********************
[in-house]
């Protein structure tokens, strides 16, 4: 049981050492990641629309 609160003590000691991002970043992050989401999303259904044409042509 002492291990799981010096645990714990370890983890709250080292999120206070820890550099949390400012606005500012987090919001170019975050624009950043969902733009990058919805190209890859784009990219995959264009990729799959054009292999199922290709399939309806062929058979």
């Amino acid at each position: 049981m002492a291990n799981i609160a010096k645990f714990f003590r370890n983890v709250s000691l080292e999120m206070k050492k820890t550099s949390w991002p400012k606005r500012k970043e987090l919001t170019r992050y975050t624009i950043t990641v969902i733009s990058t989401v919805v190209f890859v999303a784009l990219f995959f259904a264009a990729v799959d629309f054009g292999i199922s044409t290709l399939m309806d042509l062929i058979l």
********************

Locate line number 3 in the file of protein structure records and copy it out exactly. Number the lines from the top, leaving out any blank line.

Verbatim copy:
């Amino acid at each position: 049981m002492a291990n799981i609160a010096k645990f714990f003590r370890n983890v709250s000691l080292e999120m206070k050492k820890t550099s949390w991002p400012k606005r500012k970043e987090l919001t170019r992050y975050t624009i950043t990641v969902i733009s990058t989401v919805v190209f890859v999303a784009l990219f995959f259904a264009a990729v799959d629309f054009g292999i199922s044409t290709l399939m309806d042509l062929i058979l």